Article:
Association between Prenatal Lead Exposure and Blood Pressure in Children
Sánchez, Brisa N.
Park, Sung Kyun
Tellez-Rojo, Martha Maria
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CitationZhang, Aimin, Howard Hu, Brisa N. Sánchez, Adrienne S. Ettinger, Sung Kyun Park, David Cantonwine, Lourdes Schnaas, Robert O. Wright, Hector Lamadrid-Figueroa, and Martha Maria Tellez-Rojo. 2012. Association between prenatal lead exposure and blood pressure in children. Environmental Health Perspectives 120(3): 445-450.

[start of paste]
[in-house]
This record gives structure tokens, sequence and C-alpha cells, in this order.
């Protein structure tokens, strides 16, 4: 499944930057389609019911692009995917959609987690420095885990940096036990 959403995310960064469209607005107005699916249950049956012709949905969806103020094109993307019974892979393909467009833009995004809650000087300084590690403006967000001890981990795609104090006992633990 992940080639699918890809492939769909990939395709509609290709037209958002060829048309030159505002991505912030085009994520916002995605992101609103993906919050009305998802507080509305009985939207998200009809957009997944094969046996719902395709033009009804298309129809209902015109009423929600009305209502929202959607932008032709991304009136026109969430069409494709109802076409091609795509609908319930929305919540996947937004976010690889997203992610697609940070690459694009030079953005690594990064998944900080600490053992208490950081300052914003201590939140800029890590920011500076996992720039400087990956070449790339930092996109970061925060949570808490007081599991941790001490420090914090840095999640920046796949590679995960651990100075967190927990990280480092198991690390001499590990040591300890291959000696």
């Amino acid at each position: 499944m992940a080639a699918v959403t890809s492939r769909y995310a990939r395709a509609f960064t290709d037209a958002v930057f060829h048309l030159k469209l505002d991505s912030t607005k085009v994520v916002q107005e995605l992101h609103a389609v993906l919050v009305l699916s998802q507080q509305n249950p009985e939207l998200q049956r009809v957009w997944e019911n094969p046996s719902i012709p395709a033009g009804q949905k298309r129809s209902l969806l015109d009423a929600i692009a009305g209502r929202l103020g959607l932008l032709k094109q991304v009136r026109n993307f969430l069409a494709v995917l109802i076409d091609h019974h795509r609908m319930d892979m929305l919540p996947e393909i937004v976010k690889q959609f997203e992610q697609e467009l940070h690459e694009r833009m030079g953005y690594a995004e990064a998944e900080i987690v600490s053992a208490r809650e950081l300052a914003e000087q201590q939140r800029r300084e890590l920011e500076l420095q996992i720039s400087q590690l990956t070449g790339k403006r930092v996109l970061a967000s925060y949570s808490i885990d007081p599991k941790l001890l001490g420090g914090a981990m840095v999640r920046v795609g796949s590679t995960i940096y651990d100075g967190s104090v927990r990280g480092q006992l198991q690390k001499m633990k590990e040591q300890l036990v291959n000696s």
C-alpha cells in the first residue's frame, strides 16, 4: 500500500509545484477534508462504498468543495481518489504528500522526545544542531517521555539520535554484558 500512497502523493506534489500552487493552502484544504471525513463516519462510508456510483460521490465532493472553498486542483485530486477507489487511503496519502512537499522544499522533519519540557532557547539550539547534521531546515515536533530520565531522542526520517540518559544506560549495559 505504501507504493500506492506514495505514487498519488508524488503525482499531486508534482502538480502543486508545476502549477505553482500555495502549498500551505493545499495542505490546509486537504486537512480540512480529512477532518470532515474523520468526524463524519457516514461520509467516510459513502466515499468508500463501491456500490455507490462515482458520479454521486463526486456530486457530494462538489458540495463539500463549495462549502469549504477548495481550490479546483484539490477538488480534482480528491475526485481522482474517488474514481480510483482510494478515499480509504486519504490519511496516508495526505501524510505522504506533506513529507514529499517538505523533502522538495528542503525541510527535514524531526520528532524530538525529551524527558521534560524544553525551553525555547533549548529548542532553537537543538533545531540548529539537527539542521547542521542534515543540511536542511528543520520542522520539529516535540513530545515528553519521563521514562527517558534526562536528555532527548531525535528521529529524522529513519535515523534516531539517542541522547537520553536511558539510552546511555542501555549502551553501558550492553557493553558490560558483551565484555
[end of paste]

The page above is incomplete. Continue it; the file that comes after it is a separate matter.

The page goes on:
AbstractBackground: Lead exposure in adults is associated with hypertension. Altered prenatal nutrition is associated with subsequent risks of adult hypertension, but little is known about whether prenatal exposure to toxicants, such as lead, may also confer such risks. Objectives: We investigated the relationship of prenatal lead exposure and blood pressure (BP) in 7- to 15-year-old boys and girls. Methods: We evaluated 457 mother–child pairs, originally recruited for an environmental birth cohort study between 1994 and 2003 in Mexico City, at a follow-up visit in 2008–2010. Prenatal lead exposure was assessed by measurement of maternal tibia and patella lead using in vivo K-shell X-ray fluorescence and cord blood lead using atomic absorption spectrometry. BP was measured by mercury sphygmomanometer with appropriate-size cuffs. Results: Adjusting for relevant covariates, maternal tibia lead was significantly associated with increases in systolic BP (SBP) and diastolic BP (DBP) in girls but not in boys (p-interaction with sex = 0.025 and 0.007 for SBP and DBP, respectively). Among girls, an interquartile range increase in tibia lead (13 \(\mu\)g/g) was associated with 2.11-mmHg [95% confidence interval (CI): 0.69, 3.52] and 1.60-mmHg (95% CI: 0.28, 2.91) increases in SBP and DBP, respectively. Neither patella nor cord lead was associated with child BP. Conclusions: Maternal tibia lead, which reflects cumulative environmental lead exposure and a source of exposure to the fetus, is a predisposing factor to higher BP in girls but not boys. Sex-specific adaptive responses to lead toxicity during early-life development may explain these differences.
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